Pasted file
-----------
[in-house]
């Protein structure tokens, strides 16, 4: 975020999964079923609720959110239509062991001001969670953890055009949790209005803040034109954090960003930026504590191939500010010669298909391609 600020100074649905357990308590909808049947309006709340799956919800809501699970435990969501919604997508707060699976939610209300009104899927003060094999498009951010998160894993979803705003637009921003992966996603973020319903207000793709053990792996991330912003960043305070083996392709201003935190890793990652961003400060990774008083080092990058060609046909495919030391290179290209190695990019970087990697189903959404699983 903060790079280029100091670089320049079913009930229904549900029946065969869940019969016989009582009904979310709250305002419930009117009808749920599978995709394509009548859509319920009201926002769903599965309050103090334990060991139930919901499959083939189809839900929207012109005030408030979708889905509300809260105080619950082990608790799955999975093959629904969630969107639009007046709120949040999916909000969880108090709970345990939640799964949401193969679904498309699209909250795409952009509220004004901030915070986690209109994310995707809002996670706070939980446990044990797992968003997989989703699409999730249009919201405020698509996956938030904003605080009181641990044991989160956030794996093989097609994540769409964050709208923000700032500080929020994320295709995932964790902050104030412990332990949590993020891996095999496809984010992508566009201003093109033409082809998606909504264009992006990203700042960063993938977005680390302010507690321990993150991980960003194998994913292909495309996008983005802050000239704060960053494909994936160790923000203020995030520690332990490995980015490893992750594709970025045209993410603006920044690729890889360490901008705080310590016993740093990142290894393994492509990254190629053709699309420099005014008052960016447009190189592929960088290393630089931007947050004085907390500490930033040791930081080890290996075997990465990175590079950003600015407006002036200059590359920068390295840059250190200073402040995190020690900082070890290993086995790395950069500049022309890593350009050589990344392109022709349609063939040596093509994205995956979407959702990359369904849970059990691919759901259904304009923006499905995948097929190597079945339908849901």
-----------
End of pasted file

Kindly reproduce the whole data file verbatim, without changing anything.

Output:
[in-house]
């Protein structure tokens, strides 16, 4: 975020999964079923609720959110239509062991001001969670953890055009949790209005803040034109954090960003930026504590191939500010010669298909391609 600020100074649905357990308590909808049947309006709340799956919800809501699970435990969501919604997508707060699976939610209300009104899927003060094999498009951010998160894993979803705003637009921003992966996603973020319903207000793709053990792996991330912003960043305070083996392709201003935190890793990652961003400060990774008083080092990058060609046909495919030391290179290209190695990019970087990697189903959404699983 903060790079280029100091670089320049079913009930229904549900029946065969869940019969016989009582009904979310709250305002419930009117009808749920599978995709394509009548859509319920009201926002769903599965309050103090334990060991139930919901499959083939189809839900929207012109005030408030979708889905509300809260105080619950082990608790799955999975093959629904969630969107639009007046709120949040999916909000969880108090709970345990939640799964949401193969679904498309699209909250795409952009509220004004901030915070986690209109994310995707809002996670706070939980446990044990797992968003997989989703699409999730249009919201405020698509996956938030904003605080009181641990044991989160956030794996093989097609994540769409964050709208923000700032500080929020994320295709995932964790902050104030412990332990949590993020891996095999496809984010992508566009201003093109033409082809998606909504264009992006990203700042960063993938977005680390302010507690321990993150991980960003194998994913292909495309996008983005802050000239704060960053494909994936160790923000203020995030520690332990490995980015490893992750594709970025045209993410603006920044690729890889360490901008705080310590016993740093990142290894393994492509990254190629053709699309420099005014008052960016447009190189592929960088290393630089931007947050004085907390500490930033040791930081080890290996075997990465990175590079950003600015407006002036200059590359920068390295840059250190200073402040995190020690900082070890290993086995790395950069500049022309890593350009050589990344392109022709349609063939040596093509994205995956979407959702990359369904849970059990691919759901259904304009923006499905995948097929190597079945339908849901």